A slew of recent studies argue that more wealth brings better health—from longer lives to lower disability rates.
But wealth may bring a negative side-effect to one group: ladies who lunch.
A new study from British research firm CACI looked at the most affluent postal codes in Great Britain and examined their reported health and lifestyles. It found that just under two-thirds of the women in those posh enclaves consumed more than three units of alcohol a day—above the national recommended health limit. A "unit" is equal to a small glass of wine.
The study also found that women the wealthiest areas have higher levels of mental illness, depression and nervous conditions.
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Men in those postal codes also had higher-than-normal levels of anxiety and nervous conditions but were not nearly as prone to drinking as much.
Patrick Tate, the director of analytics for CACI, said that the finding reflects women having free time and money.
"A lot of them are very sociable, and they don't need to work," he said. "They are typical ladies who lunch. They wouldn't think twice about going shopping, meeting up with friends with a few glasses of wine and then having even more glasses of wine with their dinner."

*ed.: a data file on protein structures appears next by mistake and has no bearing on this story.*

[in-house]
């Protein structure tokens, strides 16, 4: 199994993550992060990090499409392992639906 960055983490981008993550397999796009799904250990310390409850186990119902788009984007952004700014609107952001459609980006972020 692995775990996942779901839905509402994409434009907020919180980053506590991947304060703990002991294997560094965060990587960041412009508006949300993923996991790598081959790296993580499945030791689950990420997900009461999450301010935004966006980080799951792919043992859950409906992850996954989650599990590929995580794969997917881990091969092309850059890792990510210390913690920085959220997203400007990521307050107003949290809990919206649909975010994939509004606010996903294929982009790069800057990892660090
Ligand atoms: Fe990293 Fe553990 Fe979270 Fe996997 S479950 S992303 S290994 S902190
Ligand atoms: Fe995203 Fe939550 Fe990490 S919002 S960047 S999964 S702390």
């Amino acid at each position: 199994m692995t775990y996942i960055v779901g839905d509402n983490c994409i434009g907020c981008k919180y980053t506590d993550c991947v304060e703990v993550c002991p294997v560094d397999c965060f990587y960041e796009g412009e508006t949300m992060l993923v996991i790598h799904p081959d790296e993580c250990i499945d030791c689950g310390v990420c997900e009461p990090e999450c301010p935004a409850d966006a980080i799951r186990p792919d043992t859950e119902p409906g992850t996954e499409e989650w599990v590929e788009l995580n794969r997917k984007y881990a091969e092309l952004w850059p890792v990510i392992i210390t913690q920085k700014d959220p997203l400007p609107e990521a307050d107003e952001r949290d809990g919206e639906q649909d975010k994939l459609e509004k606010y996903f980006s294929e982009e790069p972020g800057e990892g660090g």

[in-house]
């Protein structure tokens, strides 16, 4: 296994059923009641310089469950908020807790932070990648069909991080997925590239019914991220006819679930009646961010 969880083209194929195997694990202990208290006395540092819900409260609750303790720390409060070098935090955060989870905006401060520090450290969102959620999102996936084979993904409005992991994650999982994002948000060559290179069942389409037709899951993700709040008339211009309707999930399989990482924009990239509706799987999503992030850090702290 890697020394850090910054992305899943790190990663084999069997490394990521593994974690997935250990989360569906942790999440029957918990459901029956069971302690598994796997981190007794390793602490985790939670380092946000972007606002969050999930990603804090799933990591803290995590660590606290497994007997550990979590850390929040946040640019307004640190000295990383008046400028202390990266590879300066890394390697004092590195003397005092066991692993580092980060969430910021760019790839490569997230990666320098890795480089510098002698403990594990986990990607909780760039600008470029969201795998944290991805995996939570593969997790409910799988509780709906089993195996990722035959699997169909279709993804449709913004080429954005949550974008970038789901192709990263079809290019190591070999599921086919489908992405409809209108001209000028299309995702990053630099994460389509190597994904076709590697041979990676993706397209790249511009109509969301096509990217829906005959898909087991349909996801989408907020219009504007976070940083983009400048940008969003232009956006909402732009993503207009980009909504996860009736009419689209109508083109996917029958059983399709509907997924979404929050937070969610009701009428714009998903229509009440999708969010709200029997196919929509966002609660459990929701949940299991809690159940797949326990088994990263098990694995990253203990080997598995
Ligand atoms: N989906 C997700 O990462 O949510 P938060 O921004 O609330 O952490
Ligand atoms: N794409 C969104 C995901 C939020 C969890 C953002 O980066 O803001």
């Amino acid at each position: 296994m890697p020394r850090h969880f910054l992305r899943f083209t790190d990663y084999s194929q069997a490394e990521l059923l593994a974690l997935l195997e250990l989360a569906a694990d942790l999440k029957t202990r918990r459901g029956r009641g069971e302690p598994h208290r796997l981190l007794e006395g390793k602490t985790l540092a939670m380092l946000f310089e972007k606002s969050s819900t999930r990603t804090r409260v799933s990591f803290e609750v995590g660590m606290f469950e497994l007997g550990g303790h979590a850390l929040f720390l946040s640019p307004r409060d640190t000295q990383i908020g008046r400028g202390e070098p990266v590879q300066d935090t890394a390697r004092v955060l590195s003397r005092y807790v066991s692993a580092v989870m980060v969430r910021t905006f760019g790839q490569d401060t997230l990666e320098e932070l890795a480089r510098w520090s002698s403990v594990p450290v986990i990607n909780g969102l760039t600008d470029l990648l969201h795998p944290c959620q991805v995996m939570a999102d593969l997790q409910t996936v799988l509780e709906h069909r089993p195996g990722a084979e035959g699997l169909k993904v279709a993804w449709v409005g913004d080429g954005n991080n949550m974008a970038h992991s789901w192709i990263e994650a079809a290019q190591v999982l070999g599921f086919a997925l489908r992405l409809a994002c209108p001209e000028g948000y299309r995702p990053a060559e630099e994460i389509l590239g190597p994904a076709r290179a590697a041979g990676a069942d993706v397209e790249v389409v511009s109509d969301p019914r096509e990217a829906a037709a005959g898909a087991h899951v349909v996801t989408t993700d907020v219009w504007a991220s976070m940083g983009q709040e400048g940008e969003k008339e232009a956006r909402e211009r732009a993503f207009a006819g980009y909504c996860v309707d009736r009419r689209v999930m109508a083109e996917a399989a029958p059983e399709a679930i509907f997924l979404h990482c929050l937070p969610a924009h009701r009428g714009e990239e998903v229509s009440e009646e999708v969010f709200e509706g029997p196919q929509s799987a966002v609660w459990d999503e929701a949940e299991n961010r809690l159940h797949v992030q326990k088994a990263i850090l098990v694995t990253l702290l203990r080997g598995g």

The survey, which first appeared in London's Sunday Times, also found evidence of what's known as the "footballers' wives" effect. In neighborhoods with a high concentration of professional football (i.e., soccer) players, women were even more likely to consume more than three units of alcohol a day.
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Tate said that footballers' wives are generally very fit and healthy, "so they can mask the effects" of the alcohol more effectively.
Of course, it's no surprise that ladies who lunch drink. But the study shows how being part of the leisure class can also be unhealthful.
"Long term, this can certainly create health issues for these women," Tate said.
—By CNBC's Robert Frank. Follow him on Twitter